Earlier this week, Courteney Monroe, CEO of National Geographic Global Networks, delivered keynote remarks at MIPCOM, marking the first time National Geographic was invited for a keynote presentation at the annual gathering for the global TV industry in Cannes, France. She took the opportunity to highlight a banner year for National Geographic and discuss the network’s scripted-programming strategy.
A transformational journey
Courteney reflected on the journey National Geographic embarked on two years ago to elevate its content and said last week’s screening of the network’s documentary about renown primatologist Jane Goodall “Jane” at the Hollywood Bowl in Los Angeles was a realization that its transformation is taking hold.
“From peak competition to rapidly evolving distribution, there is simply no way to survive without being exceptional,” Courteney said.
National Geographic’s ambitious focus on distinctive programming has already made a mark. In the past year alone, the network released its top three series of all time: “The Story of God with Morgan Freeman,” “MARS” and “Genius.”
Beyond television, National Geographic magazine earned its first ever Pulitzer nomination for its issue dedicated to the issue of gender, and the yellow border still boasts the biggest following in social media and reaches nearly three-quarters of a billion people each month through its extensive media portfolio.
“We’re demonstrating how you can take a revered, iconic brand and through innovation give it a completely modern and entertaining twist,” Courteney said. “The difference between brands that endure and those that decline is that one is busy living, while the other is simply obsessed with not dying.”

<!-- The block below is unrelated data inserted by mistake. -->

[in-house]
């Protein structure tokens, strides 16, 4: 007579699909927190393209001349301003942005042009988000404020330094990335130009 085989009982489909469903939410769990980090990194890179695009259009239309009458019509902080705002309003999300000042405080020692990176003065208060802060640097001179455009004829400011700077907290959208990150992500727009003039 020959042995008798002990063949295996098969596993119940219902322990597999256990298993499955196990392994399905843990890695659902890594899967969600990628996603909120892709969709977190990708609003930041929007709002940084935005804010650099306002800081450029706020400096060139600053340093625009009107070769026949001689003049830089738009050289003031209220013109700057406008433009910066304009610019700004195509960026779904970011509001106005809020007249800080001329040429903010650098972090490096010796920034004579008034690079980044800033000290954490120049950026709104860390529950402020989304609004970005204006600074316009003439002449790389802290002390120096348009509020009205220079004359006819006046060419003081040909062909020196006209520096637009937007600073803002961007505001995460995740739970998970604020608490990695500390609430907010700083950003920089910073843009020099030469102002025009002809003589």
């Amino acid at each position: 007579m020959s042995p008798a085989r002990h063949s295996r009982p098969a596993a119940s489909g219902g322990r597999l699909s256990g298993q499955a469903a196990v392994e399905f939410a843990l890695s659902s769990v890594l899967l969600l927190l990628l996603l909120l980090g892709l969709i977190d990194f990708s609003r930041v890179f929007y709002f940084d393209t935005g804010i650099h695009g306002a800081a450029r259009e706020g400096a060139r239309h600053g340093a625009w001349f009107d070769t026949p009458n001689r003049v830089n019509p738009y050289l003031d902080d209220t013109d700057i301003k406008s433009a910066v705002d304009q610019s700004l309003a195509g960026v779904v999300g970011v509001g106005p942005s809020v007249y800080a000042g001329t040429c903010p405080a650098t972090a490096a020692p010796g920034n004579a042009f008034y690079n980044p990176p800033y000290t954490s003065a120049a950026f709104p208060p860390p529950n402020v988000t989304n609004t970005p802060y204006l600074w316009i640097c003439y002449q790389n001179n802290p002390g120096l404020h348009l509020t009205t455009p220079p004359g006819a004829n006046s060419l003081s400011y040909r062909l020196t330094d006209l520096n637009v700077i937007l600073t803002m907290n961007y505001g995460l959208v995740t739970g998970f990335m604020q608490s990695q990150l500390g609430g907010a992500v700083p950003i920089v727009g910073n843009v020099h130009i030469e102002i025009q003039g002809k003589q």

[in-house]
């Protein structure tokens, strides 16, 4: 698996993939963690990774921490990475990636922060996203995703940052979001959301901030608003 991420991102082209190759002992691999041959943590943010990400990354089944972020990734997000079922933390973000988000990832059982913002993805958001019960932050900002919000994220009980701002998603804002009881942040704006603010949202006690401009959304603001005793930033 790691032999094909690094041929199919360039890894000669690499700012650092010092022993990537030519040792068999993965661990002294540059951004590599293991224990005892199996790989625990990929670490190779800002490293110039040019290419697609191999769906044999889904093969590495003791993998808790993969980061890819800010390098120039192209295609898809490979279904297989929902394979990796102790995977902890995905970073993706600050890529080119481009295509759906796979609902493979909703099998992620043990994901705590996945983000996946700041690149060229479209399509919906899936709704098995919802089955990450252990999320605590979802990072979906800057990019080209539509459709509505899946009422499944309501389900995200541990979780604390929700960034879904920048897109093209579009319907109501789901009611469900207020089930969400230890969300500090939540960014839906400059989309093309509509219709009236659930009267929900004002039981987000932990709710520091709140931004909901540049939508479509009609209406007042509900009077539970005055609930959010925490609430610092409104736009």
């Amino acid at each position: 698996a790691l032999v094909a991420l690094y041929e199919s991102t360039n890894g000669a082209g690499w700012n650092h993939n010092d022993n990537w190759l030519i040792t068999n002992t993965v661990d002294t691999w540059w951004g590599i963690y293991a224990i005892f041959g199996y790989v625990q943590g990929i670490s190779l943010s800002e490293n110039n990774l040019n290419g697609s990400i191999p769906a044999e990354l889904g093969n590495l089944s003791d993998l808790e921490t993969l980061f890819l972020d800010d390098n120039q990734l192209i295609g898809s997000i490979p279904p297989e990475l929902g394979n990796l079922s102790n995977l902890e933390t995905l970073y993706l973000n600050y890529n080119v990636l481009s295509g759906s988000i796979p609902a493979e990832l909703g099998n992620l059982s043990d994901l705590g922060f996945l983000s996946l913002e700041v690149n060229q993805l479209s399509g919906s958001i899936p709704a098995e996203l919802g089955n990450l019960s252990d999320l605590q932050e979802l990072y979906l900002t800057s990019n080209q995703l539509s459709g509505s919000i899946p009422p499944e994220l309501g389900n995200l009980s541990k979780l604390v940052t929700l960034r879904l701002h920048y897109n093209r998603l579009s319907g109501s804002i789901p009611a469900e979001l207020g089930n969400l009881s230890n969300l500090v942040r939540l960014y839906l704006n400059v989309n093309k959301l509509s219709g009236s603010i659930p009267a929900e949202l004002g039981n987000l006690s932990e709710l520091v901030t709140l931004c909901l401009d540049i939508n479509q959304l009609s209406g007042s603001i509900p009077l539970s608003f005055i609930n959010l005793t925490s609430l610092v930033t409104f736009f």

Why scripted programming?
In a world where more than 500 scripted TV series are premiering this year in the U.S. alone, it’s fair to wonder why National Geographic is focusing on scripted programming now. Courteney first emphasized that National Geographic has “zero ambitions” to become a fully scripted network. “We remain at our core a factual network that will continue to produce documentaries on globally urgent topics ranging from climate change, to the crisis in Syria, and even space exploration – as we do in our hybrid factual/scripted series ‘MARS,’ which returns for a second season this spring.”
However, as National Geographic continues its transformation into a leading destination for premium content, fully original scripted series should play a role on the network. “But the way in which we are approaching scripted is highly selected and curatorial,” Courteney said.
She explained the filter National Geographic uses in its approach to scripted programming, saying that the network looks for:
- Distinctive, premium and globally appealing scripted programming
- Drama that is “entertaining first and nutritious second”
- Drama that is “resonant, muscular and urgent,” coming from the industry’s best creative minds
- Drama that is fact-based and authentic
“Our vision is built on quality and distinctiveness and the belief that entertaining and smart are not mutually exclusive,” Courteney said.
National Geographic’s first ever original scripted series, “Genius,” illustrates what this vision can result in. Courteney shared that it was the most watched series in the network’s history, National Geographic’s single highest-performing show in non-linear, and generated 567 million social media impressions and 92 million video views.
“I hope you agree that when it comes scripted drama specifically, we have found our voice in the landscape with authentic, entertaining and powerful stories that resonate globally and live up to the promise and expectations of the National Geographic brand,” Courteney said.
Watch Courteney’s full keynote, as well as the keynote panel discussion featuring National Geographic’s scripted series “The State,” “The Long Road Home” and “Genius”: